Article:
In a preferred embodiment, the support structures for the third cargo transferring devices comprise a plurality of substantially parallel walls extending in the first direction from the transfer side substantially throughout the storage and transfer area, and the support structures for the fourth cargo transferring devices comprise a plurality of substantially parallel passages extending in the second direction on a ground floor. In this embodiment, openings in the walls accommodate passage of the fourth cargo transferring devices while travelling along the passages. The plurality of parallel walls can further enhance the safety inside the terminal structure, since they can protect workers against stacks of cargo which might fall over.

Preferably in this embodiment, the third cargo transferring devices are adapted to be capable of travelling along elevated ground conveyance rails which are positioned atop the walls. Similarly it is preferred that the passages for the third cargo transferring devices are provided with rail tracks, the fourth cargo transferring devices being adapted to be capable of travelling along the rail tracks. This has the advantage that all cargo transferring devices travel along a fixed track which can further enhance the safety inside the terminal structure.

In a preferred embodiment, the support structures for the fourth cargo transferring devices are interconnected by interconnecting structures, by means of which each fourth cargo transferring device can travel from one row to another. This has the advantage that each fourth cargo transferring device can quickly transfer cargo from one row to another, which can enhance the efficiency of the terminal structure.

The first direction in which the third cargo transferring devices travel is preferably substantially perpendicular to the second direction in which the fourth cargo transferring devices travel. This can further increase the amount of structure in the terminal structure of the invention and thus reduce the amount of overhead. However, other angles between the directions are also possible.

The support structures of the third and fourth cargo transferring devices preferably divide the storage and transfer area into a plurality of storage compartments for storing cargo and a plurality of transfer compartments for loading/unloading cargo onto/from land transport devices. In this way, the storage compartments and the transfer compartments can be clearly distinguished, which can further enhance the safety and the efficiency of the terminal structure of the invention.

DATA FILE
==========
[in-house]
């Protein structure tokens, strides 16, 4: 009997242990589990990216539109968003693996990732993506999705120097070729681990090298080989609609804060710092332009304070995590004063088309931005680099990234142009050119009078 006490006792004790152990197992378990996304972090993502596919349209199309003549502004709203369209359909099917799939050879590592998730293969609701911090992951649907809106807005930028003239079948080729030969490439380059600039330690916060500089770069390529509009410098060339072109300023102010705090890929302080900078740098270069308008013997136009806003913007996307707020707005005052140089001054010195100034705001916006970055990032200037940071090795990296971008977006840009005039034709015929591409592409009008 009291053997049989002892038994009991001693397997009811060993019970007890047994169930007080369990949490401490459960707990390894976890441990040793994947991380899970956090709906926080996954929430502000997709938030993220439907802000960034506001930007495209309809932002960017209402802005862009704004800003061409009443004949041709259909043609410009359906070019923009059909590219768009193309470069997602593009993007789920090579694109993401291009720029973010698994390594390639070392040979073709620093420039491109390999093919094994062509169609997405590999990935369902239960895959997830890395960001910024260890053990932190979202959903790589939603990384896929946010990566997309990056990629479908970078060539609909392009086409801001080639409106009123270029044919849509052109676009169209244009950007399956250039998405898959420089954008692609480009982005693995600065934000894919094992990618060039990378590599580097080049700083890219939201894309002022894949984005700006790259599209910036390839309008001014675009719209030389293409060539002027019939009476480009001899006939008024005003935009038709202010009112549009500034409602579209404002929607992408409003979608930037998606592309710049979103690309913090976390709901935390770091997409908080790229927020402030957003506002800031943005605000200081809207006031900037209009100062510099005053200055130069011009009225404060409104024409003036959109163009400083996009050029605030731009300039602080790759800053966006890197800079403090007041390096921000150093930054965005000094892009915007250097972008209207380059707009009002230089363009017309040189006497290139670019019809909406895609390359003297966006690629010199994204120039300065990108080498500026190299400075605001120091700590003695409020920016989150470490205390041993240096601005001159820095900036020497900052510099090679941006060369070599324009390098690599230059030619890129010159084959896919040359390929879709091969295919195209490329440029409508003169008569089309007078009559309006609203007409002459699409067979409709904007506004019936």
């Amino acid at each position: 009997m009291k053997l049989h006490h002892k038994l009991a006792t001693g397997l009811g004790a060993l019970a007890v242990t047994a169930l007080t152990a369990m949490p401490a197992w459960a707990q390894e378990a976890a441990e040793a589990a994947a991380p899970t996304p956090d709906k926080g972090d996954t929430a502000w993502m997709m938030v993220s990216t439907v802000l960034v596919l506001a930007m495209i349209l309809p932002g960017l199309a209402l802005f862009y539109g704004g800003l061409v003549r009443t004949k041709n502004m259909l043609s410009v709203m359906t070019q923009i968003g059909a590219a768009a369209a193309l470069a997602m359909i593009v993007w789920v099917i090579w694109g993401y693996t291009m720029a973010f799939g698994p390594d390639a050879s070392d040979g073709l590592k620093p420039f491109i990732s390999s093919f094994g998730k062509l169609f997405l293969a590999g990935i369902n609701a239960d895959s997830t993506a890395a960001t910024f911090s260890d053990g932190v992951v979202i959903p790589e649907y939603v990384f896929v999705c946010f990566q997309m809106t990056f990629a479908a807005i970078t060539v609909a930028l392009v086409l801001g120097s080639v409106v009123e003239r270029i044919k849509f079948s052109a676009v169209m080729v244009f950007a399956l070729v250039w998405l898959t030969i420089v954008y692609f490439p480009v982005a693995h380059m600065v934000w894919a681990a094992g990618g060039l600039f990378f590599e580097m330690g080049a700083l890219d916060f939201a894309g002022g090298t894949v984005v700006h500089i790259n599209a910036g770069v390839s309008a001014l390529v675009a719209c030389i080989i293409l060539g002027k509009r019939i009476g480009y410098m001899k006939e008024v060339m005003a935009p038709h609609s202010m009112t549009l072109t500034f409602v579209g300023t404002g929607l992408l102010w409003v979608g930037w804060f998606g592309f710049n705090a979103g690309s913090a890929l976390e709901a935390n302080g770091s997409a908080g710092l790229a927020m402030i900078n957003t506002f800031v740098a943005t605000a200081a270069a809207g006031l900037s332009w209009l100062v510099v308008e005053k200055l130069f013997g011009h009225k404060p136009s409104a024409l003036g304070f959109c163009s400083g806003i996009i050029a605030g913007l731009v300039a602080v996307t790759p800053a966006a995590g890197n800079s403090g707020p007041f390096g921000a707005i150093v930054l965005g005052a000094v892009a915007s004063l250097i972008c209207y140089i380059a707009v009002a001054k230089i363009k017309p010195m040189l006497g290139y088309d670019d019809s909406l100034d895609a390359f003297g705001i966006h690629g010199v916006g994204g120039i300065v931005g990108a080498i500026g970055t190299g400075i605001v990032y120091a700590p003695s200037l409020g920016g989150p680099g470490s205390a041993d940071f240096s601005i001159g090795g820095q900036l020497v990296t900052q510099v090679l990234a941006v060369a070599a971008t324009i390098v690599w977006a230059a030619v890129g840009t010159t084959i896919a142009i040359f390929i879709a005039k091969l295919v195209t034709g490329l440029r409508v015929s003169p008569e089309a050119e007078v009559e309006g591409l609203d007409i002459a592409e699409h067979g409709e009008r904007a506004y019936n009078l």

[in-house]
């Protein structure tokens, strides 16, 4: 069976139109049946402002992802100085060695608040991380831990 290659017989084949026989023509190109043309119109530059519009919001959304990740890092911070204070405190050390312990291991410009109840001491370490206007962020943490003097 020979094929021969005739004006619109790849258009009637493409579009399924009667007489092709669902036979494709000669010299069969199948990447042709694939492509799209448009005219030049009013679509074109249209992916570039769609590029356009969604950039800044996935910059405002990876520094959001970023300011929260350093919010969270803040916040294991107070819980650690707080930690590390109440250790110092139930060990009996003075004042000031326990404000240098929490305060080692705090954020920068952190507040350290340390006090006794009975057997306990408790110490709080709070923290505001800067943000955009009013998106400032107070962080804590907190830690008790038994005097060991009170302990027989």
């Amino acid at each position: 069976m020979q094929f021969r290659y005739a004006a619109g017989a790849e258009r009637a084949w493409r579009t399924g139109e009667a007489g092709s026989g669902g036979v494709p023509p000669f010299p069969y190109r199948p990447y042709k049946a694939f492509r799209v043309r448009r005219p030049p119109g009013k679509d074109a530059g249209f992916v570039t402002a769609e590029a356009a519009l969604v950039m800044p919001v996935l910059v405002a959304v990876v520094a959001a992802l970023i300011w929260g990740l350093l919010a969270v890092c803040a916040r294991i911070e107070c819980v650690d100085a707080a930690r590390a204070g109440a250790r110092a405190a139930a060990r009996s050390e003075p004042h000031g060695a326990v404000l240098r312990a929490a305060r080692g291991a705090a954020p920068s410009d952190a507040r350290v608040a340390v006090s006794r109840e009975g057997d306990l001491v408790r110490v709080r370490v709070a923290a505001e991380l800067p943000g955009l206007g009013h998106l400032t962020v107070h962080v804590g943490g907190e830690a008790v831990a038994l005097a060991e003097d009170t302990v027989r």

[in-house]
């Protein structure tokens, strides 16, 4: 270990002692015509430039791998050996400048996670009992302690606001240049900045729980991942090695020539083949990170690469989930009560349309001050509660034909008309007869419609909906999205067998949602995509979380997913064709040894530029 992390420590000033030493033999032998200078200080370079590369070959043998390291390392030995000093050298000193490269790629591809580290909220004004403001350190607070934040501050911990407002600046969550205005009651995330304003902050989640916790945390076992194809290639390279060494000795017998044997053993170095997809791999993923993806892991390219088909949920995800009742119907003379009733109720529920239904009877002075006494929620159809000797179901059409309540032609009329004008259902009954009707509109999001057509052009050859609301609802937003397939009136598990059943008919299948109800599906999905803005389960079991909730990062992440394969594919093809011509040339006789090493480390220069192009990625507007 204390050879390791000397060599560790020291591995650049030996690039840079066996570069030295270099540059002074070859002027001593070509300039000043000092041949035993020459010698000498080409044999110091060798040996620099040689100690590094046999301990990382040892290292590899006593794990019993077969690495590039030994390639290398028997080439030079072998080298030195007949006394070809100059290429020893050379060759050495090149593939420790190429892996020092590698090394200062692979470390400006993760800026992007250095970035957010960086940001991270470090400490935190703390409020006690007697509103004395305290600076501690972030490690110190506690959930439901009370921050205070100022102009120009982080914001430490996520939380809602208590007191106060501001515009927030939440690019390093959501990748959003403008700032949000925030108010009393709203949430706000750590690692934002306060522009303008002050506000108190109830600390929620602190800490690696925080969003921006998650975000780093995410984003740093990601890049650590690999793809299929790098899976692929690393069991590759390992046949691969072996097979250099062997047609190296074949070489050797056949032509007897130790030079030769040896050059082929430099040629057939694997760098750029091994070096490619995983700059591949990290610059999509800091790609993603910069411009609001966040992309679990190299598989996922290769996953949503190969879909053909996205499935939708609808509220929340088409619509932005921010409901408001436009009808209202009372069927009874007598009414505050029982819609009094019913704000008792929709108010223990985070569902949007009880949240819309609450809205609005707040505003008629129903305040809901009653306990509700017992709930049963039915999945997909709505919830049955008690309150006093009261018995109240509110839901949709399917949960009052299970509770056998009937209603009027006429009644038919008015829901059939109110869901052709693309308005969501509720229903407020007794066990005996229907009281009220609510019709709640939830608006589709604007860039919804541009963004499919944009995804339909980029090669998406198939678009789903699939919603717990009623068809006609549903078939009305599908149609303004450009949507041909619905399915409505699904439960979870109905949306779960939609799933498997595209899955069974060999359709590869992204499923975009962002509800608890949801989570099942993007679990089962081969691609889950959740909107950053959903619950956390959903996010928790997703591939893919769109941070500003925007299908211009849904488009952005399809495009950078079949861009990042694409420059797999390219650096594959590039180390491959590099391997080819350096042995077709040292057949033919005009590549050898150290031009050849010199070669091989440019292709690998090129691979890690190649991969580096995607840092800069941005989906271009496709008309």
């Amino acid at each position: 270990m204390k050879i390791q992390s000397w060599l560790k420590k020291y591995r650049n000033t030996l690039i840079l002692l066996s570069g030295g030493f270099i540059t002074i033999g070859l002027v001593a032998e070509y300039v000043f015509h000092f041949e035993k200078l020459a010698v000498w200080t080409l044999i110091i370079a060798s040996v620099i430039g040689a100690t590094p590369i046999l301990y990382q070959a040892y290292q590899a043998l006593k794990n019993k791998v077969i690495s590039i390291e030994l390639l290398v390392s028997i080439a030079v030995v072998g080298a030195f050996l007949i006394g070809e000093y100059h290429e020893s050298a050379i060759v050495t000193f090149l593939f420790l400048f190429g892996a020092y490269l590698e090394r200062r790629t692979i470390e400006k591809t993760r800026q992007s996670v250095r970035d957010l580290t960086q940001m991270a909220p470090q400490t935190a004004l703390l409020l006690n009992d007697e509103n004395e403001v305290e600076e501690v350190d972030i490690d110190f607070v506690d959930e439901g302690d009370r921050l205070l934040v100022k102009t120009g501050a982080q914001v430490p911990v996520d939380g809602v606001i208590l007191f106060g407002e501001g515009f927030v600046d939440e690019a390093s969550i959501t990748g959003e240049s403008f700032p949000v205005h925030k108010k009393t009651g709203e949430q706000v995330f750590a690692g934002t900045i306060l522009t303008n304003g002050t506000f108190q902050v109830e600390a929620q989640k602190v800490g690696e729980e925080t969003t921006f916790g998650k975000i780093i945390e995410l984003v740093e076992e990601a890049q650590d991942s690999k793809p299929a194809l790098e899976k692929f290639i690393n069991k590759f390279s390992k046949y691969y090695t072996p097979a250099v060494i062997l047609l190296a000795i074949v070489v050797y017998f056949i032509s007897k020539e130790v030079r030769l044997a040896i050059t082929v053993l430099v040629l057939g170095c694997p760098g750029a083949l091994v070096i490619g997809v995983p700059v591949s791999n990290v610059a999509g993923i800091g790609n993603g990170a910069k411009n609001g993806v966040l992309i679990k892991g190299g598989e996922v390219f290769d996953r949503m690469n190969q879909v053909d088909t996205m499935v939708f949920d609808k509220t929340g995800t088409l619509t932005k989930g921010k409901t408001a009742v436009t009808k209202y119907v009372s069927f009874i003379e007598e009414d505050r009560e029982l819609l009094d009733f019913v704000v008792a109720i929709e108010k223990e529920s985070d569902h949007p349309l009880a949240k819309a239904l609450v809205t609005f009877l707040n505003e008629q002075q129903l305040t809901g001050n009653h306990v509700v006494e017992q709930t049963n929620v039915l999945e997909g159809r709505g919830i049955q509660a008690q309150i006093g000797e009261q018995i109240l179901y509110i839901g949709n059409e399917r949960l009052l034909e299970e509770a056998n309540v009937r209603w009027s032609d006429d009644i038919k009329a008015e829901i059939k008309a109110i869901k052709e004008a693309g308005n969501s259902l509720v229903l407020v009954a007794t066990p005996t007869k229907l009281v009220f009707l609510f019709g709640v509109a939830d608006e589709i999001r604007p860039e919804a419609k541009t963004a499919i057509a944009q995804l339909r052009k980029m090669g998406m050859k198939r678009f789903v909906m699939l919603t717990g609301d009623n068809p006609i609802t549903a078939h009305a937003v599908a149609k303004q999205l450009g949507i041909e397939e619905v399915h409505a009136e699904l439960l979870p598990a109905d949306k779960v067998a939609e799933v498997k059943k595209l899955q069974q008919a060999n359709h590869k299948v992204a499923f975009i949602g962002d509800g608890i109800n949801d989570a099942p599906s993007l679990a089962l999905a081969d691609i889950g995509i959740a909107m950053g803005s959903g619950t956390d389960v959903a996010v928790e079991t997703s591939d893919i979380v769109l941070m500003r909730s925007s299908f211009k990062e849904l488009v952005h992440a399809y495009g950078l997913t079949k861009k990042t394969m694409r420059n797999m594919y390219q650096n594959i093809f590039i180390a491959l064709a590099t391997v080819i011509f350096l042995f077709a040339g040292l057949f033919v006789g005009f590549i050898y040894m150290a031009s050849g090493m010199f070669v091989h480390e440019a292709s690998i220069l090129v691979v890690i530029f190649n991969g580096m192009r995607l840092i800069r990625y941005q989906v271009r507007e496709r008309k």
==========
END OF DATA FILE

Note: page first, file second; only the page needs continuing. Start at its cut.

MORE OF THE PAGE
The third and fourth cargo transferring devices can for example comprise respectively gantry cranes and speed-shifters. These two types have the advantage that they work well together: the gantry cranes move the cargo in the first direction and the speed-shifters can quickly shift cargo from one column to the other. These devices are well known in the art and need no further description here. However, any other cargo transferring devices known to the skilled person may also be used according to the invention.

In a preferred embodiment, the storage and transfer area comprises a separate area closable on all sides from the outside and comprising means for gassing/degassing cargo. This is advantageous in case pressurised containers are used as cargo. They can then be treated in a safe separate area before being loaded onto ships or land transport devices.

In another preferred embodiment, the terminal structure further comprises passages for land transport devices extending mainly in the second direction on a level below that of the support structures for the third and fourth cargo transferring devices. This has the advantage that the loading/unloading of land transport devices occurs on yet another level, which can further enhance the safety of the terminal structure of the invention. These passages can for example comprise a roadway for trucks, a railway for railcars, and/or a waterway for inland navigation vessels and preferably extend between an entrance area and an exit area of the terminal structure.

The terminal structure of the invention is preferably used in association with the transitional buffer zone in the form of a dock, as has been described above. This involves that the transfer side of the terminal structure comprises a second quay, at which the second cargo transferring devices can moor. However, the terminal structure of the invention can also be used in association with any other transitional buffer zone, such as for example a paved area as known from the prior art, although this is less efficient because of the use of straddlers.

The structured way in which cargo is treated makes the terminal structure of the invention extremely suit mated control under a computer control system, which controls of each third and fourth cargo transferring device.

If the cargo which is treated is containers, the third and fourth cargo transferring devices can furthermore be directed such that they treat the containers in substantially the same orientation, which can further enhance the efficiency of the terminal structure of the invention.

The terminal structure of the invention may further comprise any other features mentioned above with reference to the terminal structure as part of the terminal system of the invention.

The features and advantages of the present invention will now be described in more detail with reference to the following figures, without however restricting the invention to this detailed description.

FIG. 1 is a schematic view in perspective of an embodiment of the terminal system according to the present invention;

FIG. 2 is a schematic sectional view (from the side) of an embodiment of the terminal system according to the invention;